I. Love. Christmas music. I start singing jingle bells in July. But I recently realized that there are tttooonnnnsss of non-religious Christmas songs (Who doesn’t love Bing Crosby?), and then tttooonnnssss of religious Christmas songs, and like 2 Hanukkah songs (Dreidel, dreidel, dreidel and Adam Sandler’s song).
Much less, Kwanzaa songs:
You might not even know what Kwanzaa is, which is understandable. Let Sesame Street tell you how it’s done:
Yes, the silent boy is from Everybody Hates Chris.
So I was listening to NPR yesterday night (shocker, I know), and heard Matisyahu, a Hasidic reggae musician from Brooklyn, speaking about the shortage of Hanukkah music. Here’s an excerpt from his NPR essay on Hanukkah music:
Amazon.com has 48,322 Christmas albums for sale, but only 212 Hanukkah CDs. That’s 227 Christmas albums for every one Hanukkah album. Even taking into account that Christians outnumber Jewish people 76 to 1, there is still a huge lack of Hanukkah music. Over the past 100 years, there have been thousands of Jewish singer-songwriters. Where is all the Hanukkah music?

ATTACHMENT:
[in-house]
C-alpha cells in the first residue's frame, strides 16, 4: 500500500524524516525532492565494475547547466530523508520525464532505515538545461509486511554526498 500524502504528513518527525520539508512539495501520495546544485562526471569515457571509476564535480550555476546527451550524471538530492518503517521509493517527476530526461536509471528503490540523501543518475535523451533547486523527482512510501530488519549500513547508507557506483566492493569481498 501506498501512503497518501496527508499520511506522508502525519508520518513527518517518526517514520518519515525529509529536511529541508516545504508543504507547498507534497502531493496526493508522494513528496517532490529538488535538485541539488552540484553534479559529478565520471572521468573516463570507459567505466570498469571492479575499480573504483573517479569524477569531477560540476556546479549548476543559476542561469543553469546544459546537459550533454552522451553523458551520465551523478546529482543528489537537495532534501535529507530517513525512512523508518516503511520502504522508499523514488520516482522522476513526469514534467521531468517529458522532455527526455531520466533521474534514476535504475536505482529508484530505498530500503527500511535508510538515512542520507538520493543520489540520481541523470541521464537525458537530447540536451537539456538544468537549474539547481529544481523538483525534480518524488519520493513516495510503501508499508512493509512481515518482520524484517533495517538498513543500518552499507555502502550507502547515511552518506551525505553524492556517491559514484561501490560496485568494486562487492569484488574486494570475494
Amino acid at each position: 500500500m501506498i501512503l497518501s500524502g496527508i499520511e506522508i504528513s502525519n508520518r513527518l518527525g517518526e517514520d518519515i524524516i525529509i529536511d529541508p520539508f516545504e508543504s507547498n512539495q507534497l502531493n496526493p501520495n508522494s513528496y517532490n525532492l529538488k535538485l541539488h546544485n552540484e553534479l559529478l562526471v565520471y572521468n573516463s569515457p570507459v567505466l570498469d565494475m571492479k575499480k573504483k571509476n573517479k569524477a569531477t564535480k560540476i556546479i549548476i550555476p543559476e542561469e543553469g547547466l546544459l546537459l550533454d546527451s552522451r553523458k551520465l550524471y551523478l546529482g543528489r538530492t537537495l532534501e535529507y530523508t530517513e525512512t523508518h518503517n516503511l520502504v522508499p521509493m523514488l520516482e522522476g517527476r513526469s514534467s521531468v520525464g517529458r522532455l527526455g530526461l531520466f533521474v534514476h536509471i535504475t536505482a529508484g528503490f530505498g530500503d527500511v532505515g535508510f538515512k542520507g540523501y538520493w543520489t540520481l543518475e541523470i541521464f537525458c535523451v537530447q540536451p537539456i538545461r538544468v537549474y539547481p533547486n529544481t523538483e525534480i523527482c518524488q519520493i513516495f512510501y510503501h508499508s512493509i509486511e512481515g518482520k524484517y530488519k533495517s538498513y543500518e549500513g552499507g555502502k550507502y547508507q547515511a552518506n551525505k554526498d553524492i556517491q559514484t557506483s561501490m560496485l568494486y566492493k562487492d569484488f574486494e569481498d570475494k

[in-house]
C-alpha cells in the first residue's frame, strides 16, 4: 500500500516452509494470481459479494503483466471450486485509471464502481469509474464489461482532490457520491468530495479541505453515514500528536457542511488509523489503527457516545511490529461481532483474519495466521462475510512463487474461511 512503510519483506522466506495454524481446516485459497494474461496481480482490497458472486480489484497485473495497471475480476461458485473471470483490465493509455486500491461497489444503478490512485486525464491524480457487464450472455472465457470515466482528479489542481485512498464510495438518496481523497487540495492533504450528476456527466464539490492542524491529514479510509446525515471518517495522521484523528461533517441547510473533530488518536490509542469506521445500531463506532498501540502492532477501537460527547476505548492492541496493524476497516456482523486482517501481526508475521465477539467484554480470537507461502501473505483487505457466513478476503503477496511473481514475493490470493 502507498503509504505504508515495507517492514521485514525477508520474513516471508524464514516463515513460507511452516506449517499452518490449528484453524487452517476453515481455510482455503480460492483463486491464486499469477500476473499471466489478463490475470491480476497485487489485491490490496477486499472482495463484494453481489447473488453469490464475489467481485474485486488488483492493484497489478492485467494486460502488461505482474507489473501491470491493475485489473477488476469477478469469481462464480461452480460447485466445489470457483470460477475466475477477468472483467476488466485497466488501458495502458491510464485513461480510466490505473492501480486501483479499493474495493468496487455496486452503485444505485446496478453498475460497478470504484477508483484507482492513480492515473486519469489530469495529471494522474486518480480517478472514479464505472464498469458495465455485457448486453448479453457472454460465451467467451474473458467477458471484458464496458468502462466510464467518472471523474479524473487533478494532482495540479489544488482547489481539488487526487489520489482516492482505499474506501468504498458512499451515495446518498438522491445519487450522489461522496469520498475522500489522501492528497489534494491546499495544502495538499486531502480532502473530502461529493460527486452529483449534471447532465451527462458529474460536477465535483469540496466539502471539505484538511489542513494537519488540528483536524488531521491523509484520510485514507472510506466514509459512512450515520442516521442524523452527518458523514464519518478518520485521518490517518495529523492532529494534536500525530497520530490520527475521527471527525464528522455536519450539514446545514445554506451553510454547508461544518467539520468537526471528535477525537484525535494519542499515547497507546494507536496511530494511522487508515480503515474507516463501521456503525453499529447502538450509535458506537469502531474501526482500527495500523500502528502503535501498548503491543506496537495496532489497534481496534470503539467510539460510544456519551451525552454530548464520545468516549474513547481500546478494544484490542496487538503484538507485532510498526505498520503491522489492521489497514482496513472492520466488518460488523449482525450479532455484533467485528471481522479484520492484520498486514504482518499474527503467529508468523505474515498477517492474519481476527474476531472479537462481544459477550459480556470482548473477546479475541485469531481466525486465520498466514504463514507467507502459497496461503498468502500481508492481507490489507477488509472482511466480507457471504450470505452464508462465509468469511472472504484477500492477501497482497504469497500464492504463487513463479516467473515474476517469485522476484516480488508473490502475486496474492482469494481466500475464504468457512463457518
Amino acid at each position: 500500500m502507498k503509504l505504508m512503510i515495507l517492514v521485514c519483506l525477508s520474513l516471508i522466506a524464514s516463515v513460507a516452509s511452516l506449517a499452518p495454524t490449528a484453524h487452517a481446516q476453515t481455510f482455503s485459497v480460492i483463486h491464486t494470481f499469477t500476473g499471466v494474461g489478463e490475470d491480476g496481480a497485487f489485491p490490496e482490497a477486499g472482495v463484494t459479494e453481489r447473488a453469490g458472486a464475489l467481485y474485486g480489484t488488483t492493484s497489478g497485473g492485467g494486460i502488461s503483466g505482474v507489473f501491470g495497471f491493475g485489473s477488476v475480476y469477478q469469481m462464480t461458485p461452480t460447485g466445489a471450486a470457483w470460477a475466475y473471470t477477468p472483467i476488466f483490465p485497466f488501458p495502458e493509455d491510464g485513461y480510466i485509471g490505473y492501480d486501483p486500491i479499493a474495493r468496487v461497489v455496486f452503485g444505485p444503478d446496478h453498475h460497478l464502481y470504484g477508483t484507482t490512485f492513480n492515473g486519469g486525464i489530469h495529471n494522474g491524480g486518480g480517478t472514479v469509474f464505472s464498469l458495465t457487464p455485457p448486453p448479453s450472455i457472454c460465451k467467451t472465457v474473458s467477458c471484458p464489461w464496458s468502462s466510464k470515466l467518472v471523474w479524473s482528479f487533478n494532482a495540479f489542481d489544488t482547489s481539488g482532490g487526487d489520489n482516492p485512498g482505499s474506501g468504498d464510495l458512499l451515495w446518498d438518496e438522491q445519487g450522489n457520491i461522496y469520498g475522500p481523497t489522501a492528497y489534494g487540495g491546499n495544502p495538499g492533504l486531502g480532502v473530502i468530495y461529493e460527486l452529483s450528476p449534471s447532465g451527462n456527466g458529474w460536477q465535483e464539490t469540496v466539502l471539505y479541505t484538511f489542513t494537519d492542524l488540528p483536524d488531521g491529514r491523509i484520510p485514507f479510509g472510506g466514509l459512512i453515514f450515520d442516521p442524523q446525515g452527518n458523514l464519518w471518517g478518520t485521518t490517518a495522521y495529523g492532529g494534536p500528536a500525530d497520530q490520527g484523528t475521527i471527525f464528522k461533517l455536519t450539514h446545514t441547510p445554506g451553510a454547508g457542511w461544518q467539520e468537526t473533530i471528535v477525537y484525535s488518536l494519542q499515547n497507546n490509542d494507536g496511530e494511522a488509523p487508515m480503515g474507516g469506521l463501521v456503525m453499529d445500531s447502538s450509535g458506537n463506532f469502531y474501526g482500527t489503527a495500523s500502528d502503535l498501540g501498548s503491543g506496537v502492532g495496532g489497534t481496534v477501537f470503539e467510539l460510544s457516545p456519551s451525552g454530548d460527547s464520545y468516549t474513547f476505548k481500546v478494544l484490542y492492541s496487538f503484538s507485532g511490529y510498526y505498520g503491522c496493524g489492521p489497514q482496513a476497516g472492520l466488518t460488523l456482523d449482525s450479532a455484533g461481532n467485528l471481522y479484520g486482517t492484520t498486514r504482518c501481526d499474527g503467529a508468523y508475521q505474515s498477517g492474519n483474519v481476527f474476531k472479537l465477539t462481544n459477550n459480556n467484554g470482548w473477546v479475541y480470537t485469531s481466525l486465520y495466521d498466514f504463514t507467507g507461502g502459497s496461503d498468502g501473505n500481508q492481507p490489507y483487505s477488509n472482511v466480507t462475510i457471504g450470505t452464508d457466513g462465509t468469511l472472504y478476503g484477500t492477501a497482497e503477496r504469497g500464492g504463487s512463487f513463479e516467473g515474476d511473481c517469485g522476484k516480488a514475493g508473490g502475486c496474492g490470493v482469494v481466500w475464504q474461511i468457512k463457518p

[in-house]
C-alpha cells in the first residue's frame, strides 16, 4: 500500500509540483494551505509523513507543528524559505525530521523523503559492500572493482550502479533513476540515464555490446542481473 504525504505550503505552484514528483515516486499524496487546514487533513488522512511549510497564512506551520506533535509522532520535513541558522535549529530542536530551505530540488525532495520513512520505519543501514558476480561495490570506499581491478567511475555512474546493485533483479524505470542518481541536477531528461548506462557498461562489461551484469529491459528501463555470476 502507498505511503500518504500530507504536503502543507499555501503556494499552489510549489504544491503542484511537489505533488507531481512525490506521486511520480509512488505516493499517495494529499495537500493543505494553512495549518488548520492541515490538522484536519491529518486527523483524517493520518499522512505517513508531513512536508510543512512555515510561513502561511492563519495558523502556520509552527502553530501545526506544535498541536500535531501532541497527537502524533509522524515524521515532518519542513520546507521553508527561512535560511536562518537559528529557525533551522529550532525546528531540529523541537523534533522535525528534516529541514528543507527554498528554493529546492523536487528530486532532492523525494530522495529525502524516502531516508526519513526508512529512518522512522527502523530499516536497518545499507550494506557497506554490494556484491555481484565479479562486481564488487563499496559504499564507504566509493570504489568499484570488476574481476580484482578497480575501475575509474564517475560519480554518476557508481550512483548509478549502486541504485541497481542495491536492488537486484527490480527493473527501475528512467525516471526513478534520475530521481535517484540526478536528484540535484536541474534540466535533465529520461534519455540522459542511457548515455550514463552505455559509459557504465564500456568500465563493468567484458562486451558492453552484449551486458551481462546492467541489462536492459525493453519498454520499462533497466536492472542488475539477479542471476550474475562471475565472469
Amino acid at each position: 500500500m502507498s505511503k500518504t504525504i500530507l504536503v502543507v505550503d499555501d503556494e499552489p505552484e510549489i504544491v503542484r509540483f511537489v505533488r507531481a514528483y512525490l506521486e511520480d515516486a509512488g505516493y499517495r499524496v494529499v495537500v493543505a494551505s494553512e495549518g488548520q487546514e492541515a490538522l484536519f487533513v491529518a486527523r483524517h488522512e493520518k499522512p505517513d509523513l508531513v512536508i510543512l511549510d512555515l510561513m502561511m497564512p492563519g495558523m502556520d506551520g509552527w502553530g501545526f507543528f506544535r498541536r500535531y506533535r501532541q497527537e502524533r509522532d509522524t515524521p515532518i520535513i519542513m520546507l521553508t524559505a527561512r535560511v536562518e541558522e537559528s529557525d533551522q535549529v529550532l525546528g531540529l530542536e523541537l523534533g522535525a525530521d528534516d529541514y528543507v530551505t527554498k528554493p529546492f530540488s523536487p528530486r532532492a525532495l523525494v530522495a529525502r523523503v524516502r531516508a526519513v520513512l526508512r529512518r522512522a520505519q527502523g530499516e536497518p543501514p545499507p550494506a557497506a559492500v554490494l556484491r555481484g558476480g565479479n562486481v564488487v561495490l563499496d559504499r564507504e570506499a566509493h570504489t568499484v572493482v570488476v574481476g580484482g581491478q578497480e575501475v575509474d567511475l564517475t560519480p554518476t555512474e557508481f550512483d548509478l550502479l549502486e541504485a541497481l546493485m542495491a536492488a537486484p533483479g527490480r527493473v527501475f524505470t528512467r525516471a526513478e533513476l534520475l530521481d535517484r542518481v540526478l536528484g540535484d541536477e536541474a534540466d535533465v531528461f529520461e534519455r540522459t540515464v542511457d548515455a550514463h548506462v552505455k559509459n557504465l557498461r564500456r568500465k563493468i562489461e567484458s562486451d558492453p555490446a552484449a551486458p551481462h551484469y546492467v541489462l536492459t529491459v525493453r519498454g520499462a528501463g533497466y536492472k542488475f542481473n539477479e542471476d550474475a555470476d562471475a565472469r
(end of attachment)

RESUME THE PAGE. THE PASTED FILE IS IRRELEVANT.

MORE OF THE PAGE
Jewish musicians might feel more inclined to make Hanukkah music if they knew that someone would actually want to listen to it. Until the holiday music market shows it can support Hanukkah songs, it’s highly unlikely that we will ever hear Jewish holiday music at the mall, or the gas station, or the DMV, or on every radio station that Santa currently rules.
Is it possible that one day the tide may turn, that Jews and Christians will come together in the studio and start making Hanukkah music? Will we ever get to hear Drake and Rihanna’s hit single, “Hanukkah’s Sexy Love Lights”? Maybe, but it would take a real Hanukkah miracle.
Listen to the interview with Matisyahu and NPR, in which he discusses his choice in reggae and, at the end, performs his song “Miracle” acoustically. It’s really amazing.
All in all, I’ll definitely be looking for ways to make my expansive holiday playlist more diverse this winter.